They come from the CCSO and from the Newnan and Grantville police departments, and the cost of their salaries and equipment are shared between their agencies and the school system. They are present in each school every day, fully trained and in full uniform, and they report directly to their respective commanders.

“They are there because they want to be there,” Wood said. “They love working with the kids.

“But they also have the ability and training to handle situations when they come up,” he added.

SRO-Adam-Elbrecht-1-2.jpg?mtime=20220527160213#asset:75834On the last day of school at Blake Bass Middle School, Student Resource Officer Adam Elbrecht signs a few yearbooks for several students. (Photo by Chris Martin)

‘What can we do to prevent it here?’

After Tuesday’s mass shooting at Robb Elementary School in Uvalde, Texas, where a teenager killed 19 students and two teachers, Wood said he sat through hours of television news coverage of the event.

“It traumatizes everybody,” he said. “At times we just want to cry. But the reason we watch it is that we don’t want it to happen here. So we try to see what happened to cause it, and we ask ourselves what we can do before it gets to that point, so we can prevent it.”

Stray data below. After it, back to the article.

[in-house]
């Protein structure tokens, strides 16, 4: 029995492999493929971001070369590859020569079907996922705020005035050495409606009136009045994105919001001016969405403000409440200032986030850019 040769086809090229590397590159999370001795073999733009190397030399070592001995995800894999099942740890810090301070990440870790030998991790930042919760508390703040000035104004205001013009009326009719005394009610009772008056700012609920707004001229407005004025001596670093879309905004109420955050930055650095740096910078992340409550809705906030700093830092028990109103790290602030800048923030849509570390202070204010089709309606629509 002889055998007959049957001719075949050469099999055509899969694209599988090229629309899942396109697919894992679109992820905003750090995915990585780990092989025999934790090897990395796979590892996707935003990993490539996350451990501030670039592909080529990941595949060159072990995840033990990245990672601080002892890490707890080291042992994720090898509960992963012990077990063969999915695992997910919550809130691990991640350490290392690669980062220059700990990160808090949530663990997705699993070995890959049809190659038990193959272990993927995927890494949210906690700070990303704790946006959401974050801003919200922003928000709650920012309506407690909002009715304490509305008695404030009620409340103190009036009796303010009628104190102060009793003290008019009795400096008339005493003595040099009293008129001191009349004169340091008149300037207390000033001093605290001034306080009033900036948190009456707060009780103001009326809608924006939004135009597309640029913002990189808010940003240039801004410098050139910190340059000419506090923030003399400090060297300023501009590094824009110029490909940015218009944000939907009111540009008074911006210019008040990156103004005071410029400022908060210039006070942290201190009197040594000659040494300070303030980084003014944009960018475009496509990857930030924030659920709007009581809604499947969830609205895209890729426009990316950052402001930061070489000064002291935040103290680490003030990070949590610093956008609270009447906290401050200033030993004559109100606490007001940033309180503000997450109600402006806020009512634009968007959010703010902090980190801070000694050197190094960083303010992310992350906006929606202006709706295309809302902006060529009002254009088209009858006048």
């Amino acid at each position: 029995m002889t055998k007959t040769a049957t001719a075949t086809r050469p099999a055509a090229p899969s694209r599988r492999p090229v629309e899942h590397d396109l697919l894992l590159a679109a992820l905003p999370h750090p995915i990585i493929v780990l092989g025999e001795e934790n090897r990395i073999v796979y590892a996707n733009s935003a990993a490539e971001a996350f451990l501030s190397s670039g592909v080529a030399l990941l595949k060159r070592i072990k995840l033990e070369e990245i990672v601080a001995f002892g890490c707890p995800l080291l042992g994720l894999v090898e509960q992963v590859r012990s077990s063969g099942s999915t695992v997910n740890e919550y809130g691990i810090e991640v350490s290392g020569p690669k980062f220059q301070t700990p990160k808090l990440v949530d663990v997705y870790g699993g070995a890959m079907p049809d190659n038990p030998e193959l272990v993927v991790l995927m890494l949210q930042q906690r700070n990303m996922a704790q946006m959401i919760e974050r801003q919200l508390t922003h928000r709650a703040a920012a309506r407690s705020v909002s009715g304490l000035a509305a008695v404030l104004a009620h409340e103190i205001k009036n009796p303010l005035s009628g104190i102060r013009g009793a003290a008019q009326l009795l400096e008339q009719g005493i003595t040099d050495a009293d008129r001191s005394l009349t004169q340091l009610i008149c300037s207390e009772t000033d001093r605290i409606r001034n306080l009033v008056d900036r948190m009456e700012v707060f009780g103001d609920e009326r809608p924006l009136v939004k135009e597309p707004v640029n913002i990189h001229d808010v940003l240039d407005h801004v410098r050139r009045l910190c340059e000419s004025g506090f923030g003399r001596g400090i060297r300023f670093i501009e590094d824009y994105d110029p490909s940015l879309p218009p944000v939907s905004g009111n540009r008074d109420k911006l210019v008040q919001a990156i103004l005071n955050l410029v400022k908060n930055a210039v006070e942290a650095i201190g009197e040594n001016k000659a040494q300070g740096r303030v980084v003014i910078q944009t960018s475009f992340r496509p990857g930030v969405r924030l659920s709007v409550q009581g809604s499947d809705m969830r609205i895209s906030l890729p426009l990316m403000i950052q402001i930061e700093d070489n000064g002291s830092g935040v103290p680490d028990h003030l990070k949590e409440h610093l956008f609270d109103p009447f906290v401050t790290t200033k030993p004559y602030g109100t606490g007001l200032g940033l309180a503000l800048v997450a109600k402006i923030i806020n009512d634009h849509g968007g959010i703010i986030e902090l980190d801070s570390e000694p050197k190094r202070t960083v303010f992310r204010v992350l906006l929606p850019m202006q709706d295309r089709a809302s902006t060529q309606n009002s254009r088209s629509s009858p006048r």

Active shooter scenarios are held each summer after school is out, with SROs, law enforcement agencies, school administrators and even teachers training through different scenarios in empty school buildings.

“Everything we do, we do in cooperation with the schools,” Wood said. “When we do active shooter training, we have teachers there so they understand what we’re doing.”

SROs from different agencies plan community-based events together to build camaraderie among the members of their unique brotherhood, but safety is always on their minds.

While the SWAT Team may have knowledge of a school layout in case of emergency, the SRO is going to be the one who makes first contact if there’s ever an active shooter situation.

“Our SROs are trained to confront (a threat) as soon as possible, stopping him if they can or containing him in a certain area of a school or building if no one else is in danger,” Wood said. “But if there are people being threatened, people in danger of being hurt, we are going to take care of the situation. We are not going to allow anyone to get hurt.”